Our A to Z of Wide Format – B is for Bleed
Applications, Bleed, RIP Software…. We get asked lots of questions about the world of Wide Format on a daily basis. At Signmaster we are here to help and our lovely team of experts have pulled together a handy A to Z guide answering the most frequently asked questions.
Introducing the Signmaster A to Z of Wide Format
This is a series of helpful blogs, guides and articles that we hope you will find useful. We will post a new blog every fortnight and we’d love to know what you think so please comment or drop us an email. We’d love to hear from you!
This week we turn our attention to B….
B is for Bleed
Another frequently asked question we get is what is bleed and does it apply to wide format printing?
Here our print room manager Gary, explains all.
Bleed is the term used for artwork that is printed beyond the trim edge of the print, to ensure it extends to the edge of the page after it has been trimmed and applies to traditional printing and wide format printing.
As there is a degree of movement when printing/trimming, you should always create a 3mm bleed on all edges where bleed is required. Supplying your job to your printer without bleed may result in white lines when it is trimmed, we know we have been there!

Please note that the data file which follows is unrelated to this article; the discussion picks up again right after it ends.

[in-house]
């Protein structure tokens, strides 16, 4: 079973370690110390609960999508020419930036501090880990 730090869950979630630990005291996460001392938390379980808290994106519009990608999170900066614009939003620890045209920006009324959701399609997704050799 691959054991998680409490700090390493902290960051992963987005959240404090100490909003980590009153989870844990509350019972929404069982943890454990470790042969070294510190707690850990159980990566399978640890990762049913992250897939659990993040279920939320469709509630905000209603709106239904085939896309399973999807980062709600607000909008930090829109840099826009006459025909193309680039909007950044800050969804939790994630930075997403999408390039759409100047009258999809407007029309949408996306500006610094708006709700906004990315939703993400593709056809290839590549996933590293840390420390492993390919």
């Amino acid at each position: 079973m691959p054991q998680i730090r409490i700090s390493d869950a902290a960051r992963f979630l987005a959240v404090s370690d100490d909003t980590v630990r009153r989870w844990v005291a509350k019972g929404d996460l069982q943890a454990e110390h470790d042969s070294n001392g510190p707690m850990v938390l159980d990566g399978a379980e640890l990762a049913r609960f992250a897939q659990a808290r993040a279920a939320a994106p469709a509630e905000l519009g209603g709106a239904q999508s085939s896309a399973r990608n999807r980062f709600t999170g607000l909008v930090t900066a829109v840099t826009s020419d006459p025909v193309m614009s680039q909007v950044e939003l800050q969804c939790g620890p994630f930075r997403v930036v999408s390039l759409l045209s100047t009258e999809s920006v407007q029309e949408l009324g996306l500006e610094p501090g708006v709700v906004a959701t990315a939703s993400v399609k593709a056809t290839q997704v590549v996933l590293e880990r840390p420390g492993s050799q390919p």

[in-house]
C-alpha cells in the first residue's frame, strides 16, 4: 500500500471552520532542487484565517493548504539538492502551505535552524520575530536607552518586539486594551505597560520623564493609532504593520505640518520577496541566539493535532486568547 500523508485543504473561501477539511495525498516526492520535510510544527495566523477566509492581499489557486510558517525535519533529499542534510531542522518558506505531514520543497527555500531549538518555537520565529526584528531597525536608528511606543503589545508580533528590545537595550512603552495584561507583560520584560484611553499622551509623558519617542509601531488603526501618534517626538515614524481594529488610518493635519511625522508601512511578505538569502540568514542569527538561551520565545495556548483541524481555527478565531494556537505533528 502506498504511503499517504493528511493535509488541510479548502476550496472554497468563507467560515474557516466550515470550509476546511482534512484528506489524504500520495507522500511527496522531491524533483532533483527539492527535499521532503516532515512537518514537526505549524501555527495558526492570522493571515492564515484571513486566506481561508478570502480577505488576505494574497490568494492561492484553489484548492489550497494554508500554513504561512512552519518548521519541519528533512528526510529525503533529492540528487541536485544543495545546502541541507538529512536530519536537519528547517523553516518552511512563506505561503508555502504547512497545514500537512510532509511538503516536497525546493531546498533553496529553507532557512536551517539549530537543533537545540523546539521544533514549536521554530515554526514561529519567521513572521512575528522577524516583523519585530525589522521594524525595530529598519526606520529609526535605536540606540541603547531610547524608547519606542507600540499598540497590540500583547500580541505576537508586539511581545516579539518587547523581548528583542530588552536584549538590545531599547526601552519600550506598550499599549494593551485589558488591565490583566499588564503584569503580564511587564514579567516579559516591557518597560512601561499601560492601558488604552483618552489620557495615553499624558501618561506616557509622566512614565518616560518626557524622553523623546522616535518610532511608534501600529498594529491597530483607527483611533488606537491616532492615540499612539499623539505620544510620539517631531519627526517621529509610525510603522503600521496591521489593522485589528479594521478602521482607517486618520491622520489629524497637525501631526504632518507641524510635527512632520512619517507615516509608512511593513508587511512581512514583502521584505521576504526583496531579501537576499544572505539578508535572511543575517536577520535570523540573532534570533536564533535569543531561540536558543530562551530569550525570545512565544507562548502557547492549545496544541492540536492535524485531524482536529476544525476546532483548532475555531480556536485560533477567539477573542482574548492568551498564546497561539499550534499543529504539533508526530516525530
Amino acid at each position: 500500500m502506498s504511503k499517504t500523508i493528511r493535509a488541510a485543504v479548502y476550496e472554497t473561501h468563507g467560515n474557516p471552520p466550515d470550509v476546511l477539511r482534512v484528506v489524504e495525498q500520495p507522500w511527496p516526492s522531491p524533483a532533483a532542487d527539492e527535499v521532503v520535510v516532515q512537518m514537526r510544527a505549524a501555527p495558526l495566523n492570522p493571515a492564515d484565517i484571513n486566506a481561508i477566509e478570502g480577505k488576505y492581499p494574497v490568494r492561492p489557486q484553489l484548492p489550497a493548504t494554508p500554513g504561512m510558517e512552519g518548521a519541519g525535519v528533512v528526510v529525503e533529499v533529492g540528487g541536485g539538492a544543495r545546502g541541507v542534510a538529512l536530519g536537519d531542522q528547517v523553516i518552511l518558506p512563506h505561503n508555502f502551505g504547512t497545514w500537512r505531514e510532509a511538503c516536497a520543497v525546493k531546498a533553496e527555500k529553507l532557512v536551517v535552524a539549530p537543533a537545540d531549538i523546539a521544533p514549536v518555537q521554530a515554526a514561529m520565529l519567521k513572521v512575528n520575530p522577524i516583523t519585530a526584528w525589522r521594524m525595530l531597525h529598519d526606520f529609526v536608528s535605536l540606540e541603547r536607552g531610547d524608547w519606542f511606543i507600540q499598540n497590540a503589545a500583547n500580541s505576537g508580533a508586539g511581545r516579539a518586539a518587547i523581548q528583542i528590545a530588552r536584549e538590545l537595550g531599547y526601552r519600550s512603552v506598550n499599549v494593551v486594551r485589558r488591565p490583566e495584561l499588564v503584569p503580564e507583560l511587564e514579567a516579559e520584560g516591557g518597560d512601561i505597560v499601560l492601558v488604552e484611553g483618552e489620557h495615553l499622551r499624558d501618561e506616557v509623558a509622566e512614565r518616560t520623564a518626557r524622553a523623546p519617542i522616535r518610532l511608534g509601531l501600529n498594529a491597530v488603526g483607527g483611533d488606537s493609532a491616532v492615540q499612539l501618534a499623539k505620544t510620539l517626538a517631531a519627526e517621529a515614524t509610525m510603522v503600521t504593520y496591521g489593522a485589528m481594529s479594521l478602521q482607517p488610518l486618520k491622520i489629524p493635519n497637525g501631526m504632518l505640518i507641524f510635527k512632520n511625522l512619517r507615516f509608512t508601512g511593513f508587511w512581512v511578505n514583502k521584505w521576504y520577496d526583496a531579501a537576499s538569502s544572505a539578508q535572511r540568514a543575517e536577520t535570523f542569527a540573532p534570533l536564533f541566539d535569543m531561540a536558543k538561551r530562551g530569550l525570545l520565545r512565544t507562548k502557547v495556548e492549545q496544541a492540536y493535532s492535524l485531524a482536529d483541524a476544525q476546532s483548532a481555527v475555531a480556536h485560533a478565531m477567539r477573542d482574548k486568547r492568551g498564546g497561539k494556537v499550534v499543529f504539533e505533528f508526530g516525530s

The general rule for bleed is 3mm on all sides, although you can add more if required (particularly for complex jobs) but it can be an unnecessary use of ink and material so something to bare in mind when preparing your artwork.
This is also applicable to print and cut artwork (but not cut only) as plotters can have a small degree of movement when plotting artwork. Including the bleed will ensure that your design extends to the edge of the finished product as per your client’s requirements.
How to apply bleed
Thankfully the method of applying bleed is the same for all design programmes. You need to extend the object box, whether picture or colour, out past the edge of your page. Then, when creating the PDF, you need to set your bleed margins to 3mm.
This needs to be modified slightly for print and cut artwork as the bleed needs to be extended round the individual elements that are being plotted past the contour cut lines.
Bleed illustration for print only artwork
Bleed illustration for print and cut artwork
We hope you found this article useful and if you have any other wide format print questions we’d love to hear from you.